If my company offers an array of medical devices (and related software), do I trademark it as an 010 (based on it's flagship product) or do I trademark as an 044 (a medical service -- producing and designing devices)?
You can apply for trademarks in multiple categories, usually for an additional fee. If your business has goods or services sold in more than one category using the same mark, you can protect it in every category that applies.
With respect to each category, if a good or service in a category sold with a mark just like yours would harm your sales of goods and services that you currently provide, then it makes sense to seek a mark in that category. If your product line expands, you can also add categories later if someone else using the same mark or a confusingly similar one hasn't moved into that market in the meantime.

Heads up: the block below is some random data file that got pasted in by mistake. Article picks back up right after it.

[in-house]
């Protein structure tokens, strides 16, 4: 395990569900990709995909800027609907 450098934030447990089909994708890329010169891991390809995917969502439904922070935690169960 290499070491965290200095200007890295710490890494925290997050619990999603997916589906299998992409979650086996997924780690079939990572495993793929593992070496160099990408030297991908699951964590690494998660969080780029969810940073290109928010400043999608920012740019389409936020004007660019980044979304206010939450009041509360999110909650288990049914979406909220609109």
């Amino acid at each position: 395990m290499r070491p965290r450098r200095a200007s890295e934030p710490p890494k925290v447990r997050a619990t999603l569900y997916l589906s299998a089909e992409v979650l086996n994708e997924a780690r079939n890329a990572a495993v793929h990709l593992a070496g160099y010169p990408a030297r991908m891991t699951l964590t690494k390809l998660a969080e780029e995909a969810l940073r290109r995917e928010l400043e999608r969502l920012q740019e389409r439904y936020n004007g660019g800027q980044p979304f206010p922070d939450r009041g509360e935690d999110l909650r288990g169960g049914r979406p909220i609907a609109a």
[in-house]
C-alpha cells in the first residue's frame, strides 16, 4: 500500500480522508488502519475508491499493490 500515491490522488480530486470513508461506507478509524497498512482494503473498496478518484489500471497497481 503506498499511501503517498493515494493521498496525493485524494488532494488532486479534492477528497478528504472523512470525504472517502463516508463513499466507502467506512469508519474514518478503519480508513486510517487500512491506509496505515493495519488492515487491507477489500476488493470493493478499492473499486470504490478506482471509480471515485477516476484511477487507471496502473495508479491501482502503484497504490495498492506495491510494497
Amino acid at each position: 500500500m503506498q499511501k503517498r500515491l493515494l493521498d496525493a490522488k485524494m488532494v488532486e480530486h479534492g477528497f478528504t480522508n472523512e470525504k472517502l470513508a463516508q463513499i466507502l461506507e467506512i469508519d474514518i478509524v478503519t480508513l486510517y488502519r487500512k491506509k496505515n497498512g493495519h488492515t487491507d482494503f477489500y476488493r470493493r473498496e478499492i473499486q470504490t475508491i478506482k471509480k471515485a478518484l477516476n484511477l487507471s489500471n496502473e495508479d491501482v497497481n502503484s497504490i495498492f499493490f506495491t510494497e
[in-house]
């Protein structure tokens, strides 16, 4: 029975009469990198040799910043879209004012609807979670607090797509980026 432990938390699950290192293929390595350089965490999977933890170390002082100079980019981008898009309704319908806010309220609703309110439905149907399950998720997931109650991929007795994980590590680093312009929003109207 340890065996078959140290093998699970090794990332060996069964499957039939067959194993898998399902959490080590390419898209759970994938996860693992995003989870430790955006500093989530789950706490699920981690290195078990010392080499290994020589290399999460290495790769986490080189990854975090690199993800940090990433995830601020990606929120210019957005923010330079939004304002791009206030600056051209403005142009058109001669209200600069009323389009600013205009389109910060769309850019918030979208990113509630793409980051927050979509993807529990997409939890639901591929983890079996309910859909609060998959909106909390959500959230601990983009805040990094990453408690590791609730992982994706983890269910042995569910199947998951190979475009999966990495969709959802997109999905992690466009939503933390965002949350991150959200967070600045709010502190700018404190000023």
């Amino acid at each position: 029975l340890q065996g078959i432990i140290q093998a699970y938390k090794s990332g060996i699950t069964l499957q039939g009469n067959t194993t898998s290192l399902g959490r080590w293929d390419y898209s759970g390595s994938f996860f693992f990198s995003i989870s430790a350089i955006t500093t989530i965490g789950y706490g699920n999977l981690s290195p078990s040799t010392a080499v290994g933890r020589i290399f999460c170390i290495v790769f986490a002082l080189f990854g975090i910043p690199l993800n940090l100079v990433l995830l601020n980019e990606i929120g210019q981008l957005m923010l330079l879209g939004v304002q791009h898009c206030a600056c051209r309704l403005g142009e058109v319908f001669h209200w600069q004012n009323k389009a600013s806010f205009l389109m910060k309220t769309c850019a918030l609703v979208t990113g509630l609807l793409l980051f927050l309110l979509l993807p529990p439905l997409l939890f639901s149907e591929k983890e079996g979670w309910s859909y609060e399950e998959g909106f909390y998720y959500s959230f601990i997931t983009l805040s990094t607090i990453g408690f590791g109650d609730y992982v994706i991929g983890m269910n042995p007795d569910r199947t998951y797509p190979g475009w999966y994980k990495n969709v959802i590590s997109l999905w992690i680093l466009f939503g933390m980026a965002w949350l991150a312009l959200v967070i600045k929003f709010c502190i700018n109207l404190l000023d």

In the case of a medical manufacturing company, the cost of obtaining a trademark in an additional category after the first category (several thousand dollars or less), relative to the economic importance of the company's trademarks and the economic scale of your operations (which should be in the multiple millions of dollars), is so small that cost should be a non-issue. So, you should apply for a trademark in every category that you could plausibly and truthfully be said to do business in.
If you can't afford a few thousand dollars to perfect a trademark in a few additional categories, you should think twice about whether investing in trademark registration at all makes any sense, because enforcing a trademark in the face of potential infringement is far more expensive (tens of thousands of dollars to hundreds of thousands of dollars for each infringer who doesn't go away with a mere cease and desist letter and thousands of dollars a year monitoring the market for infringement) and if you fail to enforce your trademark in the face of clear evidence of infringement, you risk your trademark losing its validity entirely.